This is the kind of book where the main event happens at the beginning when little or nothing is yet known of the circumstances. The story unfolds backwards as the author provides the missing pieces and connects the dots about the past. At the same time the story moves forward with the present day concerns of the family. For those who love plot and adventure, this is not your book, although there are intriguing secrets and events revealed along the way. It is beautifully written and portrays a family in a poignant light as they struggle with the kinds of things many families struggle with – imperfect and difficult circumstances, in this case a mother with an unknown past and a mental illness. Children tend to blame themselves for things, and growing up with a volatile yet brilliant mother does take its toll. The husband and father is a Quaker and he brings a soothing and solid presence to the family – a lovely contrast to the chaos.
From the flyleaf: “When troubled artist Rachel Kelly dies painting obsessively in her attic studio in Penzance, her saintly husband and adult children have more than the usual mess to clear up. She leaves behind an extraordinary and acclaimed body of work – but she also leaves a legacy of secrets and emotional damage that will take months to unravel.” Each chapter is prefaced with an art exhibition note which I found a very interesting and effective technique.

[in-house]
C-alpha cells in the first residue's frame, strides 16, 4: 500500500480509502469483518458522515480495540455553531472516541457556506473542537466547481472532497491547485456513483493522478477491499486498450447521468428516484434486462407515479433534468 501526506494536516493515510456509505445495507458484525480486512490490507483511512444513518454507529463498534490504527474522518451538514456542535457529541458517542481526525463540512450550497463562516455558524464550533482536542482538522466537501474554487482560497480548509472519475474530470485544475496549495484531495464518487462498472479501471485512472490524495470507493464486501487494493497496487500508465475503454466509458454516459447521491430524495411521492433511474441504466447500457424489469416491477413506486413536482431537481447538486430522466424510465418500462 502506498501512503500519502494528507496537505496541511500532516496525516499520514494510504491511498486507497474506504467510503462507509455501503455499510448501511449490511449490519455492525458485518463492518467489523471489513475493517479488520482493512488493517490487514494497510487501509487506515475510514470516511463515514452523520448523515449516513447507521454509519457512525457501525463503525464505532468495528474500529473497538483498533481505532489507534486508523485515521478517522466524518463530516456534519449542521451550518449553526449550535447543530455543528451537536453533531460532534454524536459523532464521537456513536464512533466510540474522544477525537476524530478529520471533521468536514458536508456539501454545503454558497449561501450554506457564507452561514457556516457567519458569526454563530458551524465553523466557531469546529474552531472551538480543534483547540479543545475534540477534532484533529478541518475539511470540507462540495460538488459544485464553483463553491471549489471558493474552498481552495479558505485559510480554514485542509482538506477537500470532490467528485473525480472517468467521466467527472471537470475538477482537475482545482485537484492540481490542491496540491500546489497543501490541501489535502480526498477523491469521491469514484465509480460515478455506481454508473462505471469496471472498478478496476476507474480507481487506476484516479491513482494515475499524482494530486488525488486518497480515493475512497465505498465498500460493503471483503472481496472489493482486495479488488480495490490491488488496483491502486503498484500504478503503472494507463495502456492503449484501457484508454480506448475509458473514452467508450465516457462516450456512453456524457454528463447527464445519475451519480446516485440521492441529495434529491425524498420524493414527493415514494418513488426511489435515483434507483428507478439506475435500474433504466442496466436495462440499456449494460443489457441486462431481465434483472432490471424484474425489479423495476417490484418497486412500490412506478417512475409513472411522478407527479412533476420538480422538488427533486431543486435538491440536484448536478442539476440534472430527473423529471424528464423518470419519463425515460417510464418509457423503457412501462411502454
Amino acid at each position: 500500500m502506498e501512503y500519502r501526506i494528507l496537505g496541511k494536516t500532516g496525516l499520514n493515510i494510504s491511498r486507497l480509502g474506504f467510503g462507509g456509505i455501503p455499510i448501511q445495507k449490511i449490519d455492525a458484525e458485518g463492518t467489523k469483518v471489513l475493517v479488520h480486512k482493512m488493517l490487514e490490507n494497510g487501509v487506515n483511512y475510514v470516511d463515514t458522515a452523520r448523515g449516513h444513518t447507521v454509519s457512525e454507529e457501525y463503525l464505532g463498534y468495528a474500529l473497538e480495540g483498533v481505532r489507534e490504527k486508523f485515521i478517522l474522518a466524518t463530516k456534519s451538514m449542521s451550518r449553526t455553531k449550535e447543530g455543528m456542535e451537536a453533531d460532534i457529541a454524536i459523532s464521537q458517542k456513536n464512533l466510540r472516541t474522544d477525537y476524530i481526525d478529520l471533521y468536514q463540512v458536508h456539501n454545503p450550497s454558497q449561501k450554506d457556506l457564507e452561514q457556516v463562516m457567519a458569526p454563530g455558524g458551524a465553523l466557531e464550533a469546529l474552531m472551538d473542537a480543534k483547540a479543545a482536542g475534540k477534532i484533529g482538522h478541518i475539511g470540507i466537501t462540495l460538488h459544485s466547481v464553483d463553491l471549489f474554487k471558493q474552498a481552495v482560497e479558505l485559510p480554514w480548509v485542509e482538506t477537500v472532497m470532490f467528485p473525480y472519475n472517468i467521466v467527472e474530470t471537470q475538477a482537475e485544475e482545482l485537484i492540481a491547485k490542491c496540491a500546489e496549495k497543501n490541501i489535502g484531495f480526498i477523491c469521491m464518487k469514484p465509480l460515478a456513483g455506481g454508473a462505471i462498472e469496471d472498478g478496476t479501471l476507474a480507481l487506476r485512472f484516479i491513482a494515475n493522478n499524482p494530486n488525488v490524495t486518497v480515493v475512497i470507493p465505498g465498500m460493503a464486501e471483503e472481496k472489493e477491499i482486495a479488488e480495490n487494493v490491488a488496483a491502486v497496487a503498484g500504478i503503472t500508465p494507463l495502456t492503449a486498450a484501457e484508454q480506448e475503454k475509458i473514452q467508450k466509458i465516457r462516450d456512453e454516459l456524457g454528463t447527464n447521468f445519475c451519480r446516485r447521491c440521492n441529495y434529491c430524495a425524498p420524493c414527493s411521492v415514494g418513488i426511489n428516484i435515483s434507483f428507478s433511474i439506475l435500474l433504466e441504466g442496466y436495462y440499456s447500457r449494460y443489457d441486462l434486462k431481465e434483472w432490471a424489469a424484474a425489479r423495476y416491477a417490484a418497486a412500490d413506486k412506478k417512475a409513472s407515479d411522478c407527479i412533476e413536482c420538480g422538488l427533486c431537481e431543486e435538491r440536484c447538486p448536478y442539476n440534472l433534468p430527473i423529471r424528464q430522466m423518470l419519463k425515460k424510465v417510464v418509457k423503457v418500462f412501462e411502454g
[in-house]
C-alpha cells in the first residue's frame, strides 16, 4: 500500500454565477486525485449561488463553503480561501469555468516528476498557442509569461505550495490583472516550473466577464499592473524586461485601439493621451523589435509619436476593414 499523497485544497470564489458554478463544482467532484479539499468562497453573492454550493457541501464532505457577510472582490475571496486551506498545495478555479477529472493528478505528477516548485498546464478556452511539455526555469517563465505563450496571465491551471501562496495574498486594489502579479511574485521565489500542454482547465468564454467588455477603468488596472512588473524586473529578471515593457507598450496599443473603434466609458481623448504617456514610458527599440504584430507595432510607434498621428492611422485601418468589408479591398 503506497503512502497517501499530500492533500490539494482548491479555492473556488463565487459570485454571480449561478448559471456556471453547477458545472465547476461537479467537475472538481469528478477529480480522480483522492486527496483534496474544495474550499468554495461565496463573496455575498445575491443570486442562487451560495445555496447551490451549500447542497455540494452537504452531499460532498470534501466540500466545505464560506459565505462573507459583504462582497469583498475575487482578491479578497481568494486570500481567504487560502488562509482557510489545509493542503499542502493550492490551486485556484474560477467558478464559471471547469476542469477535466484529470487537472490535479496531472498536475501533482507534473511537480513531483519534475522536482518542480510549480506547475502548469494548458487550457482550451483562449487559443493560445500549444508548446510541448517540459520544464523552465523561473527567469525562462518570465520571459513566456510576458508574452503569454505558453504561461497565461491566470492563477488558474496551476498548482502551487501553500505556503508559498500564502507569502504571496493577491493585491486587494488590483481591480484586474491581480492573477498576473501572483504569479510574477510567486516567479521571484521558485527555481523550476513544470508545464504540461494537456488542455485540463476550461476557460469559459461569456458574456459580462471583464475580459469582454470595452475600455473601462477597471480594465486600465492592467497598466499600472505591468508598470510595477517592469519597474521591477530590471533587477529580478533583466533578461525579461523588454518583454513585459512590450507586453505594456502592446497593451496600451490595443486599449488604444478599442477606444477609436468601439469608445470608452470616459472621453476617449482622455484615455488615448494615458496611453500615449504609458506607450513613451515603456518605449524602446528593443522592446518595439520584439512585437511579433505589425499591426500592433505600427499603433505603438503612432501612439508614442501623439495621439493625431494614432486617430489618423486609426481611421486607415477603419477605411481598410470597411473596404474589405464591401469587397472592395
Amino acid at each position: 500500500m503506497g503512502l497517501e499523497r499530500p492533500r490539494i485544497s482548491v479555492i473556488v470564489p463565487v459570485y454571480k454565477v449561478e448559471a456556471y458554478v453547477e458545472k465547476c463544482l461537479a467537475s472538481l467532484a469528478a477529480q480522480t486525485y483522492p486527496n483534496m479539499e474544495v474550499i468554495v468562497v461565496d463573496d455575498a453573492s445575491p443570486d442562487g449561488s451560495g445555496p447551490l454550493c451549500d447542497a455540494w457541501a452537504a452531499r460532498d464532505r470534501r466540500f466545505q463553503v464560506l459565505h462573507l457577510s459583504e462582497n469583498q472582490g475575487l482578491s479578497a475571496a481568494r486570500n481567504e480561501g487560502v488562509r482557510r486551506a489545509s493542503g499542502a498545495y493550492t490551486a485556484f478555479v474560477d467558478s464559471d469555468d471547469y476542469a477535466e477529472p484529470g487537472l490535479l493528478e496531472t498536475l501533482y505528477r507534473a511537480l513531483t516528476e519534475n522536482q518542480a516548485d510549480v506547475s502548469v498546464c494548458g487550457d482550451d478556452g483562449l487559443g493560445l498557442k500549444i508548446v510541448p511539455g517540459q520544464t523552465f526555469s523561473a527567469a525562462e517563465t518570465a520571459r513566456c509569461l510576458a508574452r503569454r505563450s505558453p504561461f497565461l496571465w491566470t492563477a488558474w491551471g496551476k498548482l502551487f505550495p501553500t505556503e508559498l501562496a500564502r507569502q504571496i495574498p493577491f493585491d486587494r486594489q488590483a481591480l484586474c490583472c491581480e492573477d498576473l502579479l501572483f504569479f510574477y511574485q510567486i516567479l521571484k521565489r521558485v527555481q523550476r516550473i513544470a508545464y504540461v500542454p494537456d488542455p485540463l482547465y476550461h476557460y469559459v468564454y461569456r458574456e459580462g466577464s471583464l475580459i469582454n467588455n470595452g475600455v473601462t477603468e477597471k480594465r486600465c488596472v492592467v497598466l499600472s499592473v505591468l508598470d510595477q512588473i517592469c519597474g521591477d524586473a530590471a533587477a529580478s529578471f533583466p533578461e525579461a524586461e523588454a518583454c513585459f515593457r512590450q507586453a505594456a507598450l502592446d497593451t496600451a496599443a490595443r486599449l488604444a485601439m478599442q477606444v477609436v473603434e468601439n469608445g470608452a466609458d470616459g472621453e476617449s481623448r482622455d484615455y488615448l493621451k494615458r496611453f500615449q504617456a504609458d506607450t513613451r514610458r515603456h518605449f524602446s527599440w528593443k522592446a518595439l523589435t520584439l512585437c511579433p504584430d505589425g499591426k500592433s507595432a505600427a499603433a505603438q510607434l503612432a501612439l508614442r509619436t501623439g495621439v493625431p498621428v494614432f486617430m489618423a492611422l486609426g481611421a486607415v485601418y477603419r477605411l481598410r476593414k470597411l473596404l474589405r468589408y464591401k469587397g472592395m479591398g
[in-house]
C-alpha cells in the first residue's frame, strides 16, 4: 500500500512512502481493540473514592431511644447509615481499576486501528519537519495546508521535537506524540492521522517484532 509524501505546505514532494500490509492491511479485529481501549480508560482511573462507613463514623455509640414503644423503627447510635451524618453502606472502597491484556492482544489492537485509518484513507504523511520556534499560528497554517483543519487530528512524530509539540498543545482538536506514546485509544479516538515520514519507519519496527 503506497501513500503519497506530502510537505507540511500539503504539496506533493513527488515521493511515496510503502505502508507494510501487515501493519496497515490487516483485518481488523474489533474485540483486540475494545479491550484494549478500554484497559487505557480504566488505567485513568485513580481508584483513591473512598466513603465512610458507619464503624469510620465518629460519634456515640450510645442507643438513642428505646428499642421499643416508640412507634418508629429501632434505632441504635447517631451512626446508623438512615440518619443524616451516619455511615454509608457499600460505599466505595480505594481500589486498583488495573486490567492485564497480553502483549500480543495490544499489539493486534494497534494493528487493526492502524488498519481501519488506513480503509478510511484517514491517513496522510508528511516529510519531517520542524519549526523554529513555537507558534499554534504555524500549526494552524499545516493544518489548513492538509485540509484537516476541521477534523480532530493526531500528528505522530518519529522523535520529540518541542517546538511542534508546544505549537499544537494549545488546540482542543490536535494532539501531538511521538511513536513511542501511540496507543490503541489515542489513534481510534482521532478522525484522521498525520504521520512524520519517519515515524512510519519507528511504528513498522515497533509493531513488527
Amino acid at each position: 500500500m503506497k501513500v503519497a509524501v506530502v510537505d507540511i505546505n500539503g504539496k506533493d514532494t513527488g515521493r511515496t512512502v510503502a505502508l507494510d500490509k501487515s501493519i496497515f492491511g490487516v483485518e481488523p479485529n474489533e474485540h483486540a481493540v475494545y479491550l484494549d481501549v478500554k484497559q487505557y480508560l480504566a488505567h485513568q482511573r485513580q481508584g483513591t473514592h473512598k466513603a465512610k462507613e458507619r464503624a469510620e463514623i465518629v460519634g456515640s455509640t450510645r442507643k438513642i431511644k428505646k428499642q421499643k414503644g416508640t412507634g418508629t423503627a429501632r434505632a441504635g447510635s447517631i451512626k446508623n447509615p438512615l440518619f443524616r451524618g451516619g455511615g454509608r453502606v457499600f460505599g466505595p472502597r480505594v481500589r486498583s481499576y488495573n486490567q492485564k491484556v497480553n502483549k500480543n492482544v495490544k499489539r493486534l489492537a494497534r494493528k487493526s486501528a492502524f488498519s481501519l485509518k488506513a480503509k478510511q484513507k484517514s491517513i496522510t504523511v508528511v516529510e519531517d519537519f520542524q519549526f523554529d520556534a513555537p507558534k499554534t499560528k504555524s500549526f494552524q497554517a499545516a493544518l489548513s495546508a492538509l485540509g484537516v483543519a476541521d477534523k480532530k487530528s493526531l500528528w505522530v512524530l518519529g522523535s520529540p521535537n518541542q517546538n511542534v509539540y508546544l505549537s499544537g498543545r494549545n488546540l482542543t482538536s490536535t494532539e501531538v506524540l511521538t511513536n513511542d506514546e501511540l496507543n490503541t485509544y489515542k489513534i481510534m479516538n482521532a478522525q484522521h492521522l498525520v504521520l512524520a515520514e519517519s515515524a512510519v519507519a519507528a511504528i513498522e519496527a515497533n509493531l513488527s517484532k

Patrick Gale is a thoughtful and sensitive author. He made me care about his characters and their family relationships. I will look forward to reading his more recent novels in particular ‘A Perfectly Good Man’ which is not a sequel but does bring back one of the characters from this book. His books are mostly set in beautiful Cornwall which is one of my favourite places to visit, whether in person or vicariously through the pages of a novel. Here is a trailer for ‘A Perfectly Good Man’.